Tuesday August 21, 2018
Home Lead Story NASA’s ...

NASA’s Dawn Mission- New Orbit, New Opportunities

NASA's Dawn probe moving to lowest-ever orbit around Ceres

0
//
23
NASA on Thursday confirmed a delay in the first piloted flights of Boeing and SpaceX.
NASA on Thursday confirmed a delay in the first piloted flights of Boeing and SpaceX. Pixabay
Republish
Reprint

NASA’s Dawn spacecraft is set to reach in early June its new, final orbit which will be less than 50 kilometres above the surface of the inner solar system’s only dwarf planet — 10 times closer than the spacecraft has ever been.

Soon after, it will begin collecting images and other science data, and that very low orbit will also garner some of Dawn’s closest images yet, NASA said on Thursday.

The spacecraft will collect gamma ray and neutron spectra, which help scientists understand variations in the chemical makeup of Ceres’ uppermost layer.

“The team is eagerly awaiting the detailed composition and high-resolution imaging from the new, up-close examination,” said Dawn’s Principal Investigator Carol Raymond of NASA’s Jet Propulsion Laboratory, Pasadena, California.

NASA
Representational Image, VOA

“These new high-resolution data allow us to test theories formulated from the previous data sets and discover new features of this fascinating dwarf planet,” Raymond added.

Dawn was launched in 2007 and has been exploring the two largest bodies in the main asteroid belt, Vesta and Ceres, to uncover new insights into our solar system. It entered Ceres’ orbit in March 2015.

The transfer from Dawn’s previous orbit to its final one is not as simple as making a lane change.

Also Read: NASA Probe to ‘Touch’ the Sun Will Carry 1.1 mn Names

Dawn’s operations team worked for months to plot the course for this second extended mission of the spacecraft, which is propelled by an ion engine.

Engineers mapped out more than 45,000 possible trajectories before devising a plan that will allow the best science observations, NASA said. (IANS)

Click here for reuse options!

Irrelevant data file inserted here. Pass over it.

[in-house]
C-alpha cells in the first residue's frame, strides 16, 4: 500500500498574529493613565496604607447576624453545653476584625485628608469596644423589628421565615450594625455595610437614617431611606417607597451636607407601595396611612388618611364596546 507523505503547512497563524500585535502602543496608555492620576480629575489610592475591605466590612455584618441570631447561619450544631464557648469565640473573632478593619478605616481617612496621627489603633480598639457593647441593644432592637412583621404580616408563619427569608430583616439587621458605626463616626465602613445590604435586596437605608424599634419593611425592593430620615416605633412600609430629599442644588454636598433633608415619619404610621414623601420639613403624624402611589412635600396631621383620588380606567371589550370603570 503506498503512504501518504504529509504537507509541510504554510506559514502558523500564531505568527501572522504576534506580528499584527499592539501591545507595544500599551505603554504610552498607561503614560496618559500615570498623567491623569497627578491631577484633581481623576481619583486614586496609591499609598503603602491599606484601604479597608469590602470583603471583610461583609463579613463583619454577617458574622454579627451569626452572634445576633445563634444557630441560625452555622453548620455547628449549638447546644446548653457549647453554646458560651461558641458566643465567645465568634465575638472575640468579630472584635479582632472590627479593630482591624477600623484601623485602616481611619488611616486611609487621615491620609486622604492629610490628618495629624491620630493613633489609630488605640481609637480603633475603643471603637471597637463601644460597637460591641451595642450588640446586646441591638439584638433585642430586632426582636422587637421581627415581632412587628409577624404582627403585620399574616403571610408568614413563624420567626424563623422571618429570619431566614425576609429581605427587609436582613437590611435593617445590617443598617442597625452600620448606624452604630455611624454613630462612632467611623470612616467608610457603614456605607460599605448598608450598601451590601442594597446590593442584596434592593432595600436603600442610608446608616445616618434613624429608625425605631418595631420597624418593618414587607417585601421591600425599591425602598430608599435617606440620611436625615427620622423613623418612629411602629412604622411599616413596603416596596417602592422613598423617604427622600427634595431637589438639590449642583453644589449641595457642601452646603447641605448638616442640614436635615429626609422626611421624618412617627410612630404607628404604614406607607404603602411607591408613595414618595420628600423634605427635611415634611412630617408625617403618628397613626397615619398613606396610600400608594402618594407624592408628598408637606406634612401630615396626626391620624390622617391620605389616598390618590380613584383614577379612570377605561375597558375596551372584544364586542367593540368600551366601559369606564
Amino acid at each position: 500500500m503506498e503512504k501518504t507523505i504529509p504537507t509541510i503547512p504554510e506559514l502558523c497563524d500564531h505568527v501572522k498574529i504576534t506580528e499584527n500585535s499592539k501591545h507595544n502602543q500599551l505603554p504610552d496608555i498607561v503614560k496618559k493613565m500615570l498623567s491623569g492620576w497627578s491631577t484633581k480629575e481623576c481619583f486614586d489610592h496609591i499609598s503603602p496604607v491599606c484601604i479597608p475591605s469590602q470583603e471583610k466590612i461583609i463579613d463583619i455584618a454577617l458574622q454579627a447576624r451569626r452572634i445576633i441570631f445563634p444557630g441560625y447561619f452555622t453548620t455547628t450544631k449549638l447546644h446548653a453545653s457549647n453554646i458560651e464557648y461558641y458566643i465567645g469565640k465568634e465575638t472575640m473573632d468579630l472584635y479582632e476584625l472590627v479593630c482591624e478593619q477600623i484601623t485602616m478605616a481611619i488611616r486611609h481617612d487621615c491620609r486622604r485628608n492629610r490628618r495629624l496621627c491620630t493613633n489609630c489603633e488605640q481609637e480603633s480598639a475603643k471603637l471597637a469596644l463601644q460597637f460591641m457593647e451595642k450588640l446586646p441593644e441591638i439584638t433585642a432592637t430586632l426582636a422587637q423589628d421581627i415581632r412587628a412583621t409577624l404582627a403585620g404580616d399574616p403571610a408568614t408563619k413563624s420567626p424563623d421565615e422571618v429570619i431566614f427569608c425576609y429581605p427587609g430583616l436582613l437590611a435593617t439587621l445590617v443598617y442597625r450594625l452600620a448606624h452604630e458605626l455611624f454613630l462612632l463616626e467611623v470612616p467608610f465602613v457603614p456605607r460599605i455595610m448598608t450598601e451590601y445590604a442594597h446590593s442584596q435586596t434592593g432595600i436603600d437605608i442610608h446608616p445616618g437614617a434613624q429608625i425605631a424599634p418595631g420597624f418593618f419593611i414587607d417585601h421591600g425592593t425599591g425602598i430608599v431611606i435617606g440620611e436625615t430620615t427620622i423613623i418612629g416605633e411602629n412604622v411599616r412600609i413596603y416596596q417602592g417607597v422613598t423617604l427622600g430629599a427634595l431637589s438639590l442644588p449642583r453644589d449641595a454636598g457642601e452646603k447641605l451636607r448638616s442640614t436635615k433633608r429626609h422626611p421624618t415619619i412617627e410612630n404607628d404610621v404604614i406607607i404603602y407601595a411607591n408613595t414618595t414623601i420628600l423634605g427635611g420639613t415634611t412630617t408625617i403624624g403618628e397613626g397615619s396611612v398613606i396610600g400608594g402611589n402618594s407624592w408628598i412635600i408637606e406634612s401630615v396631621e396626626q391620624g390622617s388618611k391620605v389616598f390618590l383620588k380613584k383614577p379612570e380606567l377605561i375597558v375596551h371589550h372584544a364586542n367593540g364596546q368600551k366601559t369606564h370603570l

Copyright 2018 NewsGram

Next Story

NASA is Confident Regarding Mars Opportunity Rover

However, even after the first time engineers hear from Opportunity, it would take time to fully recover, NASA said

0
NASA
Optimistic about Mars Opportunity rover, says NASA. Pixabay

There’s reason to be optimistic about Mars Opportunity rover that has been silent since June 10, after getting caught in a massive dust storm on the Red Planet that cut off solar power for the nearly 15-year-old rover, NASA said in a statement.

According to the scientists, the global dust storm is “decaying” — meaning more dust is falling out of the atmosphere than is being raised back into it. As a result, skies might soon clear enough for the solar-powered rover to recharge and attempt to “phone home.”

Studies on the state of batteries and temperatures at the location showed that they were relatively in good health before the storm, and there is not likely to be too much degradation.

Moreover, because dust storms tend to warm the environment — and the storm happened in summer — the rover should have stayed warm enough to survive, the US space agency noted.

Engineers at NASA’s Jet Propulsion Laboratory in California are now looking for signs for recovery efforts.

According to them, Opportunity will need a tau — the veil of dust blowing around — of less than 2.0 before the solar-powered rover will be able to recharge its batteries.

NASA
Engineers at NASA’s Jet Propulsion Laboratory in California are now looking for signs for recovery efforts. Flickr

The higher the tau, the less sunlight is available; the last tau measured by Opportunity was 10.8 on June 10. To compare, an average tau for its location on Mars is usually 0.5.

Several times a week, the engineers are using NASA’s Deep Space Network, which communicates between planetary probes and Earth, to attempt to talk with Opportunity.

The massive DSN antennas ping the rover during scheduled “wake-up” times, and then search for signals sent from Opportunity in response.

You May Also Like to Read About Cure for Fungal Infections- Israeli Researchers Find an Unusual Cure to Fungal Infections

In addition, JPL’s radio science group uses special equipment on DSN antennas that can detect a wider range of frequencies. Each day, they record any radio signal from Mars over most of the rover’s daylight hours, then search the recordings for Opportunity’s “voice.”

However, even after the first time engineers hear from Opportunity, it would take time to fully recover, NASA said. (IANS)